Ruth Klinkhammer, Carbon Management Canada Research Institutes
Oct. 25, 2017
Unique-in-the-world carbon capture and storage Field Research Station opens
Collaborative CaMI site near Brooks advances low-carbon energy research and training opportunities
A decade of planning, a significant investment in leading-edge research infrastructure, and a careful fostering of partnerships with government and industry culminated this week in the official opening of the Containment and Monitoring Institute’s carbon capture and storage Field Research Station located in Newell County in southern Alberta.
The research station — a partnership between CMC Research Institutes and the University of Calgary — offers a unique site to develop and demonstrate technologies to detect and monitor C02 and other fluids stored in underground reservoirs. It also aligns with the university’s commitment to a low-carbon future and its emergence as a leader in carbon capture and storage research.
“This field station is unique worldwide,” says Don Lawton, director of the Containment and Monitoring Institute (CaMI) and professor of geophysics in the Faculty of Science. “We are establishing technologies to track the movement of carbon dioxide, and validate it is stored safely. Our goal is to find the best technologies to ensure that after injecting CO2 it doesn’t bubble up, but stays underground and we know where it is.”
“The University of Calgary is committed to a low carbon future, so we’ve invested in partnerships with industry and government to bring new knowledge to market,” says Ed McCauley, vice-president (research). “The Field Research Station provides an unparalleled opportunity to field-test concepts at scale, which will accelerate the development and commercialization of carbon capture and monitoring solutions.”
Monitoring and tracking carbon dioxide at intermediate depths
Carbon dioxide emissions are a major contributor to climate change. They are in part the result of oil production, the burning of fossil fuels and the generation of electricity and heat. Carbon storage is a critical part of international carbon reduction scenarios. The new field research station will test and measure the efficacy and reliability of those carbon capture and storage technologies.
The 200-hectare CaMI field research station provides the step between modelling work that can be done on a bench scale and a full-scale field pilot. At the site, small amounts of CO2 will be injected into a reservoir 300 metres underground, where the CO2 remains a gas (it turns liquid at greater depths). The injection well at the site is surrounded by two observation wells and four water-monitoring wells to allow researchers to test a variety of technologies.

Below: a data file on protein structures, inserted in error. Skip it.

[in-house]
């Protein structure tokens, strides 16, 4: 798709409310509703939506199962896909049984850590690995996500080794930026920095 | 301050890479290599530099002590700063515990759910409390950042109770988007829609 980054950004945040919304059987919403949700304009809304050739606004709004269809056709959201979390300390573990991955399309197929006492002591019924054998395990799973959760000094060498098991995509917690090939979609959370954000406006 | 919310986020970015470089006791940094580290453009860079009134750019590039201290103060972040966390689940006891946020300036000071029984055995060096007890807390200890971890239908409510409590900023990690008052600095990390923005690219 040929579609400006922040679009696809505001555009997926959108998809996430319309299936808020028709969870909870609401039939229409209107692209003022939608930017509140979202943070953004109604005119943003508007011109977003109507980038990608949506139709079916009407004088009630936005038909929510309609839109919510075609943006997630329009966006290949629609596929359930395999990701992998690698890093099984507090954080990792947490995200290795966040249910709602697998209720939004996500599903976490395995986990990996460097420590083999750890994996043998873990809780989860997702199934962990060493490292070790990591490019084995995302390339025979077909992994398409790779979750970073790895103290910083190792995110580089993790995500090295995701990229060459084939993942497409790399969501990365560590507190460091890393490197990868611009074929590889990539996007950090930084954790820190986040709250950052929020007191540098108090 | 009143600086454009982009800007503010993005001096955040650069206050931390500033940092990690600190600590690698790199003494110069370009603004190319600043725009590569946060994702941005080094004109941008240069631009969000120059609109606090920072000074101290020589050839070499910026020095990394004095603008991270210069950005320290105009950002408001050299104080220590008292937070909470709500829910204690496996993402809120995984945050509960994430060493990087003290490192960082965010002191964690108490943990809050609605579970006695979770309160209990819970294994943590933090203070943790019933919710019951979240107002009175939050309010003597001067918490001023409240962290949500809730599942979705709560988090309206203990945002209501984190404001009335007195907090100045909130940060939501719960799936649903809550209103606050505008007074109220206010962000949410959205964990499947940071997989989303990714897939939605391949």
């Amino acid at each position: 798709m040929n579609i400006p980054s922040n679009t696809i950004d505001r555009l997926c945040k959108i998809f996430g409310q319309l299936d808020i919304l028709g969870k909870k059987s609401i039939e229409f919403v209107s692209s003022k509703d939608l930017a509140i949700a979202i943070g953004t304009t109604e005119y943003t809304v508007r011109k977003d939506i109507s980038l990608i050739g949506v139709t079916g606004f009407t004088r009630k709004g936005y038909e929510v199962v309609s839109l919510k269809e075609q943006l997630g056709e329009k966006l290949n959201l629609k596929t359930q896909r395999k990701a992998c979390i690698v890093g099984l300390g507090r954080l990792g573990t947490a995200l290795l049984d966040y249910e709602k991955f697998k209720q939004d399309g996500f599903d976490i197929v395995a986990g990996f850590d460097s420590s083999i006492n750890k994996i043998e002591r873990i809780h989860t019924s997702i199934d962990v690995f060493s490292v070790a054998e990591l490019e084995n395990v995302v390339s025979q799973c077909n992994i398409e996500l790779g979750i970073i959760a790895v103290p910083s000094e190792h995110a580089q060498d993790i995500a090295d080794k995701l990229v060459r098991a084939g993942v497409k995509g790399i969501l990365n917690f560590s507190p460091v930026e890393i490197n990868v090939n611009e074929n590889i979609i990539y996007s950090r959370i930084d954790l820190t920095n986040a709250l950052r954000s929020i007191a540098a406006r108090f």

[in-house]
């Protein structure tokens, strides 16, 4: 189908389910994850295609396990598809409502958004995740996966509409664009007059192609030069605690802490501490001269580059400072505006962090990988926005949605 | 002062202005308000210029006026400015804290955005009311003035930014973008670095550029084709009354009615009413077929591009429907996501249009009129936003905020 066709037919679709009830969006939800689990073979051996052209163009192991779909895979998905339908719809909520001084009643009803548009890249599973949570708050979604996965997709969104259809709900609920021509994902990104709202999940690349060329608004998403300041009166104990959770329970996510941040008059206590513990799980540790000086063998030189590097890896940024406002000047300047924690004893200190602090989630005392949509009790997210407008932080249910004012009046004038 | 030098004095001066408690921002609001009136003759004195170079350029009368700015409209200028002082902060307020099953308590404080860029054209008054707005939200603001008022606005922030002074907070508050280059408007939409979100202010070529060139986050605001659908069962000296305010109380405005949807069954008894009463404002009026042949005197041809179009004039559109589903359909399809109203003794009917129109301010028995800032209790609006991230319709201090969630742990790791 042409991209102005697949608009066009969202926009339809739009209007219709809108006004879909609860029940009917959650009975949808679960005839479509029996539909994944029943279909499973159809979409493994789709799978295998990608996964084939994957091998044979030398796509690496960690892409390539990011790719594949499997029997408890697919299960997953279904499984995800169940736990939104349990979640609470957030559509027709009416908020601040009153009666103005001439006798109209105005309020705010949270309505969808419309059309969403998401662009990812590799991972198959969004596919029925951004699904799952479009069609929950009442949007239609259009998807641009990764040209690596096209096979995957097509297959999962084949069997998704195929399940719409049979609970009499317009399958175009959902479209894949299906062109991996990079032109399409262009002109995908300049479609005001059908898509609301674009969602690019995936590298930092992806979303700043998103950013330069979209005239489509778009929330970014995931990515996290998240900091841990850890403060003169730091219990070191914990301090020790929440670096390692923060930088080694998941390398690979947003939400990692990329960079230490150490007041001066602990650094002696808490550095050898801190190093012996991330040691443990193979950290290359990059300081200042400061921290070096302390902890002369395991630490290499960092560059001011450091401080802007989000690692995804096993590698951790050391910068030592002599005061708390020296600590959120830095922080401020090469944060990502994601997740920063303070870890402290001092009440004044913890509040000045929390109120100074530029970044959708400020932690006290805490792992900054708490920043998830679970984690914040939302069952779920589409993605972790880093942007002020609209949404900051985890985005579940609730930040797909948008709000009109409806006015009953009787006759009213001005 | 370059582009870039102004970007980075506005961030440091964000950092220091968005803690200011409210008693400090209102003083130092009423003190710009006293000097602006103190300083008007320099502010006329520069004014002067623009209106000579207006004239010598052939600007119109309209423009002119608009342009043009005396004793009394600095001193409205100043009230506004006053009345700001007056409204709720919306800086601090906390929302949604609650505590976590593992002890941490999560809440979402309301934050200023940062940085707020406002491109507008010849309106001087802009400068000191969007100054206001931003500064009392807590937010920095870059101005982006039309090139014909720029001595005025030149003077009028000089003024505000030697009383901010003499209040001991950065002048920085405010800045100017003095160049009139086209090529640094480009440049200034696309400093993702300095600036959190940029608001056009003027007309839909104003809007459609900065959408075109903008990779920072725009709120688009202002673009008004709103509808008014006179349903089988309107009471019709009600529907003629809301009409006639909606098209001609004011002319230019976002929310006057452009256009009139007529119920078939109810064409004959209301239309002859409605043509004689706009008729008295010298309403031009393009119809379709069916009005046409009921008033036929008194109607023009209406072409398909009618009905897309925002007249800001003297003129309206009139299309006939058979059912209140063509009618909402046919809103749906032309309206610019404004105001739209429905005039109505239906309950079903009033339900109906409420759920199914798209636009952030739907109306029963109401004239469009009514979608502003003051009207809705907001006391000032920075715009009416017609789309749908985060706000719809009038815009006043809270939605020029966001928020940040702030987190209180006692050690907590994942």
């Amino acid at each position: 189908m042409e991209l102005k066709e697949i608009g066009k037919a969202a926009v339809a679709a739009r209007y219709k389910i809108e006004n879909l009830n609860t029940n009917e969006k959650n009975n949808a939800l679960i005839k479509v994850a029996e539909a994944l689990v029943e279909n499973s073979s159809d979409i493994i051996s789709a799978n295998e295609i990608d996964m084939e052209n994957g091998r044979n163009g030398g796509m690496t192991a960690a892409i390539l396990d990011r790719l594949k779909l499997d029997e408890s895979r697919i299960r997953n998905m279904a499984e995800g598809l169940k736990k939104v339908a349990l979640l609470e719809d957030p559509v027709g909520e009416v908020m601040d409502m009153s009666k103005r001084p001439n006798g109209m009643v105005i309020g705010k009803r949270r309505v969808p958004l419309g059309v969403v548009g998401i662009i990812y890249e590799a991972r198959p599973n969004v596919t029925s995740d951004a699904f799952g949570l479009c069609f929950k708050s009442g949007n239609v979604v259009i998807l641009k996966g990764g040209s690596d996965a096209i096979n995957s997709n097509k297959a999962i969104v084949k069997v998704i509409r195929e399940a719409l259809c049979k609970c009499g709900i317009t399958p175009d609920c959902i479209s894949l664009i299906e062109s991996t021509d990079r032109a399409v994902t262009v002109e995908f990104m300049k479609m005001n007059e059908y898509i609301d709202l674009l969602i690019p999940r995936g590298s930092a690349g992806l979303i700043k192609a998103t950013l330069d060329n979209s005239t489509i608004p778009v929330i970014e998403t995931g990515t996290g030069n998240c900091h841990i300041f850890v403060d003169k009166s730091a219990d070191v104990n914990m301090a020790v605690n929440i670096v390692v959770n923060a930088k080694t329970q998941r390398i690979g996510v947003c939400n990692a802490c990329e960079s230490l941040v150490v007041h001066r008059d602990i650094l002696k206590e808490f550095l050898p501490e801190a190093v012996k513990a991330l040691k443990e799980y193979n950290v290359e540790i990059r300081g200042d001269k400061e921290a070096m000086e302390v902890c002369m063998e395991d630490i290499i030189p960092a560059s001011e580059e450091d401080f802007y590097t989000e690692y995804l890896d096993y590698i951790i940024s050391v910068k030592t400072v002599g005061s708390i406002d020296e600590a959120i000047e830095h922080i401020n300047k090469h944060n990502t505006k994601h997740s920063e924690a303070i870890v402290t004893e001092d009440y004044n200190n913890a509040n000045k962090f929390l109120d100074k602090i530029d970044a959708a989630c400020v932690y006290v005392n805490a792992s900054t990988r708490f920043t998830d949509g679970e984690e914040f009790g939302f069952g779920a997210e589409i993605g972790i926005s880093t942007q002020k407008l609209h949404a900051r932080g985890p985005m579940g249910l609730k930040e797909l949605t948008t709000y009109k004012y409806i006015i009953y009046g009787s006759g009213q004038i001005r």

In the field, reservoirs into which CO2 is injected for storage are typically very deep — from 1.5 to 2.5 kilometers below the surface. But while we know a lot about how to measure CO2 in the atmosphere and in the soil, Lawton says the big gap in knowledge is what happens when CO2 might migrate upward into rocks and intermediate zones. “The field station will look at those intermediate depths,” he says. “We are injecting at 300m not to see how much we can store, but to understand how CO2 moves through rocks, to test early warning system to minimize climate and groundwater impact.”
Riley Brandt, University of Calgary
Collaborative partnerships and emerging expertise
The University of Calgary is an emerging player in carbon capture and storage research. In addition to the newly commissioned field station, this September five of the university’s top energy researchers attended the Carbon Capture, Utilization, and Storage Experts’ Workshop in Houston, Texas. In addition to CaMI’s Don Lawton, attendees included biogeoscientist Marc Strous and seismologist David Eaton — who were both panellists — as well as energy technology researcher Joule Bergerson and chemist George Shimizu.
As part of training the next generation of energy research scientists, the CaMI facility will host a field school in summer of 2018 for 15 to 20 graduate students from the University of Calgary and students from instutions in Norway and the Netherlands. They will do research and training on reservoir engineering, geophysics, and monitoring carbon dioxide injected at the CaMI research station.
The CaMI field research station received funding from the federal Western Economic Diversification Program, and the current operation of the FRS is currently funded through the University of Calgary’s Canada First Excellence Research Fund (CFREF) initiative ‘Global Research Initiative in Sustainable Low Carbon Unconventional Resources’ and CMC Research Institutes. CaMI also offers a subscription-based access to monitoring research outcomes from the field research station. Current joint industry partners include: Statoil, Shell Global Solutions, RITE Japan, and Cenovus Energy.
Located in the heart of Canada’s energy sector, the University of Calgary has built a reputation as a global leader in energy research and innovation. With a focus on our low-carbon future, diverse teams are also assessing the effects of energy-related processes while harnessing unconventional hydrocarbon resources through the Energy Innovations for Today and Tomorrow research strategy.